Fear is a common reaction to an arrest, especially for a first-time offender. This is because somebody who has never been arrested before doesn't know what to expect. Are they facing jail time? Are they going to have a conviction on their record? Are they going to lose their jobs? These are just a few of the concerns of those who now find themselves involved in the justice system.
If you find yourself involved in the process, here is what you should expect.
If you arrested for a misdemeanor:
Every crime begins with an accusation. In the event of a domestic violence situation, you may have a spouse or ex saying that you hit them, which constitutes the crime of battery.
The police are called, they do a cursory investigation (this is a misdemeanor, after all), and make an arrest. In the event of a domestic violence arrest, you will be physically taken to jail. If the misdemeanor is something like petit theft (shoplifting), you will likely be issued a promise to appear (PTA).
If you are arrested, you will see a judge within 24 hours and will be given a bond, or perhaps some non-monetary form of release, like an ROR (release on recognizance). You will then be given a future court date.
If you are issued a PTA, you will be given a future date by the police officer, or you will receive one in the mail. Either way, a PTA is still an arrest, and you must go to court or else the judge will issue a bench warrant. If you hire a criminal defense attorney, your attorney will appear on your behalf on your court date and you will not have to appear.
The first court date following your bond hearing or arrest is your arraignment. At the arraignment you will enter a plea (not guilty, guilty, or no contest). If you plead guilty or no contest at arraignment you will be sentenced on the spot and the case will be over. If you plead not guilty, you will also make a demand for discovery (which requires the State Attorney's Office to show you police reports, photos, the names of witnesses, and any other evidence they have against you), and set the case for trial.
Misdemeanors move quickly in Miami-Dade and Broward County Courts. The trial date will likely come up within 30 days of the arraignment. On the trial date you can decide whether you want to plead guilty or no contest or take your case to trial.
Misdemeanor pleas can vary. If you have no prior criminal history, you may be eligible for pretrial diversion (PTD). However, don't expect to get a PTD offer on the day of trial. As a former Miami-Dade Assistant State Attorney, I can tell you that it is office policy not to offer PTD on the day of trial. In Broward, you will likely only get one shot to enroll, and it won't be on the day of trial. Talk with your criminal defense lawyer about how to negotiate for PTD.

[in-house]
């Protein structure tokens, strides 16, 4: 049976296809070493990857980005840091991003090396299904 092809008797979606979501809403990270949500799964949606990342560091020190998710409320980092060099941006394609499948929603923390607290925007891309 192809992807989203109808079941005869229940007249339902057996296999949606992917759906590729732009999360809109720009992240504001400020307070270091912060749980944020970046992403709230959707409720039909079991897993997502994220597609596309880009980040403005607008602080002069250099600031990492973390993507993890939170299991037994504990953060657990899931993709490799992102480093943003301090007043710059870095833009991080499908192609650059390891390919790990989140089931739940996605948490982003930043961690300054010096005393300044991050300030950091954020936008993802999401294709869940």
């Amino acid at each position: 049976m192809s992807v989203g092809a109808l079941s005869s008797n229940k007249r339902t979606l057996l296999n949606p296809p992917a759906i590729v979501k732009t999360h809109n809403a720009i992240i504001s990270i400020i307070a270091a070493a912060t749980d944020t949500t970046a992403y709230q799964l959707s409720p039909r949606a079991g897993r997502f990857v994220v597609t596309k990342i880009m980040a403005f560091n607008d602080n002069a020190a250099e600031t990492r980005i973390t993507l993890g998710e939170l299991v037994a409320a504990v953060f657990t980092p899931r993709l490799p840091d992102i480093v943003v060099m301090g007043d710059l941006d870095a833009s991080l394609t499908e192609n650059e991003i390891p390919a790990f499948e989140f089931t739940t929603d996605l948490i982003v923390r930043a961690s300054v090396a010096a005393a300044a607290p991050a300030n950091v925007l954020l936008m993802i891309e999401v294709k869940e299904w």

If you take a plea, your case will be closed. You may be put on probation and be made to pay costs. You may be given an adjudication (conviction). You may be sentenced to jail.
If you opt to go to trial, you may be placed in a trial order. Remember, your case is not the only one set for trial. There are likely 20 or 30 cases ahead of yours. These cases are older and get priority.
If it is the first time up, you may be able to get a continuance. This will delay the process but it resets the trial for a later date. The State may also seek a continuance if their witnesses are unavailable. Continuances are strictly limited in County Court.
At some point in the near future, your case will be up again for trial. As it gets older, it will move up in the trial order (unless you file a demand for speedy trial, then your case will be number one for trial).
If you decide to go to trial, the State will have to prove every element of the charge beyond a reasonable doubt. This is a high burden to satisfy. The State will attempt to meet its burden through the testimony of their witnesses, the introduction of physical evidence (photographs or a 911 tape in a domestic violence case, breath test results in a DUI case). Your defense attorney will have an opportunity to cross-examine these witnesses and challenge the value of the physical exhibits. You may also testify in your defense if you like (although you are constitutionally permitted not to), and you may call your own witnesses (again, not required to do so, this is the State's burden of proof). If the jury believes that you are guilty, you will be found guilty and sentenced by the court. If the jury believes that you are not guilty, you will be found not guilty and will be forever discharged from this prosecution.
Even in County Court, where misdemeanors are tried, a criminal charge can be a long, stressful event. Don't attempt to travel through this system alone. Hire a criminal attorney who knows and understands the process.
Call me today to discuss your case.